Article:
Although the cc model is built on the assumption of low upfront cost to students, the gravitational pull of several different factors is pushing us towards the high tuition/high aid model common in the rest of higher ed. Apparently, aid to colleges directly is considered discretionary, but increased financial aid to students is considered stimulative and humane. We're just responding to the environment.
My fearless prediction: this Fall, cc's across the country will shatter records in percentage terms with increases in tuition and fees. Between record enrollments and drastic subsidy cuts, it's nearly inevitable. The deterrent effect of possible state cuts is vitiated when state cuts are inevitable anyway. If we raise student costs, we get our aid cut. If we don't, we still get our aid cut. Move the money from operating subsidies to financial aid, and we'll adjust accordingly. We'll endure the usual ignorant blather about out-of-control tuition by people who get mad at Harvard and take it out on us, but at the end of the day, we're just playing by the rules.
He who pays the piper calls the tune. If you want us to do a different dance, pay the piper, and call a different tune.
Are you sure that math works out?
"It's an annual dance we do with the state. The state hates to see tuition and fees increase, since they come across to the public – not unreasonably – as tax increases. But it obviously has no intention of forestalling the revenue shortfall on its own, and it won't stand for us shutting down politically popular programs. (Eliminate the music and nursing programs, and we're halfway there.) So we can't, say, raise revenues or cut costs in significant ways. Taking both of these moves out of the picture narrows the options somewhat."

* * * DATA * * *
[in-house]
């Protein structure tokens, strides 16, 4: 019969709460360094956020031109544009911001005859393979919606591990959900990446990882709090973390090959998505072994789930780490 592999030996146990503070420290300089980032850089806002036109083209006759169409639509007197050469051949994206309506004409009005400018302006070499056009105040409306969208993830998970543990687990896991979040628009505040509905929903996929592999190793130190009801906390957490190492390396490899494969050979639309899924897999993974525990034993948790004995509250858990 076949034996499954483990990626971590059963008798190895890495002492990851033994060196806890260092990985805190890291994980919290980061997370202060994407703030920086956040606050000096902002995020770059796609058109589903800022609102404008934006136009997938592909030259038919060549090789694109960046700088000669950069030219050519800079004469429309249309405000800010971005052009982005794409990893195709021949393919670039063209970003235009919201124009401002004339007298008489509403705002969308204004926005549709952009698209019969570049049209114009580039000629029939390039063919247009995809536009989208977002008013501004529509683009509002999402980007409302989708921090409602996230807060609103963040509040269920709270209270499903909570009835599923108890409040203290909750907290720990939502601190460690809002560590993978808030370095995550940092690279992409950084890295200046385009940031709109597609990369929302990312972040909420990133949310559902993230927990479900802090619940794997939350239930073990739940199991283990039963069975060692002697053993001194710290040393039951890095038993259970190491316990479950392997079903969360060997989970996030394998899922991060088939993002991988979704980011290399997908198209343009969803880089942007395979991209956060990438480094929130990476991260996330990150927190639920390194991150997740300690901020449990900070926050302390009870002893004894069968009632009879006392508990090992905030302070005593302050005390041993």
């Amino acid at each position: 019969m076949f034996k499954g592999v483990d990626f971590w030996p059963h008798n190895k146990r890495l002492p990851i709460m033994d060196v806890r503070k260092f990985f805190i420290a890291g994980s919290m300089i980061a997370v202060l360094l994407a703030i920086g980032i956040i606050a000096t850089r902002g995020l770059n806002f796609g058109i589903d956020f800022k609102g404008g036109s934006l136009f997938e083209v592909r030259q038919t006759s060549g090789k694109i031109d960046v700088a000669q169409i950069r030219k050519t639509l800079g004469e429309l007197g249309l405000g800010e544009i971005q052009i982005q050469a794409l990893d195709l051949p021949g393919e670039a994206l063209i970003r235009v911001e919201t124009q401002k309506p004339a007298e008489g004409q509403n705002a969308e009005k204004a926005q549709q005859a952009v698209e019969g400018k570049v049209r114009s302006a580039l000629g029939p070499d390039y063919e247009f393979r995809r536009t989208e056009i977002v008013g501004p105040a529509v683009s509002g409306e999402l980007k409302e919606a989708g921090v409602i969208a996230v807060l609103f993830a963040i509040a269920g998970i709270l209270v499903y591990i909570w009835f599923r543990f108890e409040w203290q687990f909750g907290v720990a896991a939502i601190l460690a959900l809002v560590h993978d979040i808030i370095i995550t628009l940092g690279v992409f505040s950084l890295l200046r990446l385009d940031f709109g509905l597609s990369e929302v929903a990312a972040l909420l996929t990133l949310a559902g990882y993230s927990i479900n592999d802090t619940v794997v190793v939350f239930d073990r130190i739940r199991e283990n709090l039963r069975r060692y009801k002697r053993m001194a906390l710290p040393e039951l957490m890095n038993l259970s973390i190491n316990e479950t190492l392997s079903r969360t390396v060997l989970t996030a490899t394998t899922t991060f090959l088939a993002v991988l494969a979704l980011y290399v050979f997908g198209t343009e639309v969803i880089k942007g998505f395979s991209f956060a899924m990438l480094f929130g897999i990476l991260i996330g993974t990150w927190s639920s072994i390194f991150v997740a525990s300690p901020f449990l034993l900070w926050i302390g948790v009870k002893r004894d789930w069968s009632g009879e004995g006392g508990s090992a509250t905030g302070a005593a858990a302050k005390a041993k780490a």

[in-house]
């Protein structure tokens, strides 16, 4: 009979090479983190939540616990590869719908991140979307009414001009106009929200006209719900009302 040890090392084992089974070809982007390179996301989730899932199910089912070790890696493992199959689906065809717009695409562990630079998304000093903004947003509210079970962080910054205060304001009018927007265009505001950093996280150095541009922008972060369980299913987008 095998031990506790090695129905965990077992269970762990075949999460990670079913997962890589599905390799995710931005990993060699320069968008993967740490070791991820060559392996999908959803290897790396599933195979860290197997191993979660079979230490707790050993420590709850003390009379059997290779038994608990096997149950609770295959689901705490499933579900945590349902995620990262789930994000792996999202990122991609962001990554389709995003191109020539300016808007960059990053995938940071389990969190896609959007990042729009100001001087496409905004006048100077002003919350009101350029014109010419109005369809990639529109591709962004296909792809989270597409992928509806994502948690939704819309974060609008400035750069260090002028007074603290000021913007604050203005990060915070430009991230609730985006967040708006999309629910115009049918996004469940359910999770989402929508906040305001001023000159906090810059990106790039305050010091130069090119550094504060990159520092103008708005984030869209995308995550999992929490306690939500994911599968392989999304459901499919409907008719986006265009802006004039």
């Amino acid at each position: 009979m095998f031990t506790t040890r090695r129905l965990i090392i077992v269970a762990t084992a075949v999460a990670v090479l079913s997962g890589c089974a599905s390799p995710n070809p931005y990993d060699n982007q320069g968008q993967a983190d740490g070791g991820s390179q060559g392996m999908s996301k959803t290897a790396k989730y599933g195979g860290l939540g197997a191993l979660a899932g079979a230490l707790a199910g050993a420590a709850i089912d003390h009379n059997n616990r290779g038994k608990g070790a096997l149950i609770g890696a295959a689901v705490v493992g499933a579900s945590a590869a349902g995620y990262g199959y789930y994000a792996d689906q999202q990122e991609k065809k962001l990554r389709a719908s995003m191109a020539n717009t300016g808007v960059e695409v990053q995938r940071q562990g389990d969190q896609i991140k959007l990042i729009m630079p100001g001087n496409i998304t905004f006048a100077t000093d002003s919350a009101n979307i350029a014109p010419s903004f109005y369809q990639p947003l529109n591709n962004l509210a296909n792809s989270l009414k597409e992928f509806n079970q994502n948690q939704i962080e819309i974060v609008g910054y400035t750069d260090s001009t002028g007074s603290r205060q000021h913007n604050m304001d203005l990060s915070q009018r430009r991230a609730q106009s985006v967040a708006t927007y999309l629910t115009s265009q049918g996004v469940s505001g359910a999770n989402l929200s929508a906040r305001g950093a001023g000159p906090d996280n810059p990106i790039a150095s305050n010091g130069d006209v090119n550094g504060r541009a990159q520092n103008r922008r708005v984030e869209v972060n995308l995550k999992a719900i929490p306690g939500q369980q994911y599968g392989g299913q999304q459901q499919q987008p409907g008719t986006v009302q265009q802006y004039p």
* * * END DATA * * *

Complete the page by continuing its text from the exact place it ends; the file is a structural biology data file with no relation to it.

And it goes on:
I'm not exactly clear about why one can't use their love of politically popular programs, though, against them. My president did this during this budget cycle, not by threatening to cut those programs (which would be an empty threat) but by making it clear that any growth in those high demand programs (high demand by students, yes, but by the region and regional employers) would be halted, and that would have been something that would have happened - along with his threat to stop growing enrollment (bad news when our applications are up about 30% over last year at this same time). I do think that this, along with other clearly identified areas that would be negatively affected if they had cut the budget as much as they were projecting, made a huge difference in the budget that ultimately passed - in a time when lots of states are facing HUGE cuts, ours was, comparatively, very, very small. I don't think that it's a bad idea to be very clear about how state budget decisions will compromise what the state wants from higher education, and how that directly will impact not only students (because how much does he state really care about them? Or do taxpayers care about them?) but the community and region.
Yes, the increase in Pell Grant support will help out our neediest students, and our well-off students can afford the modest increase. Once again, the middle class gets it in the shorts.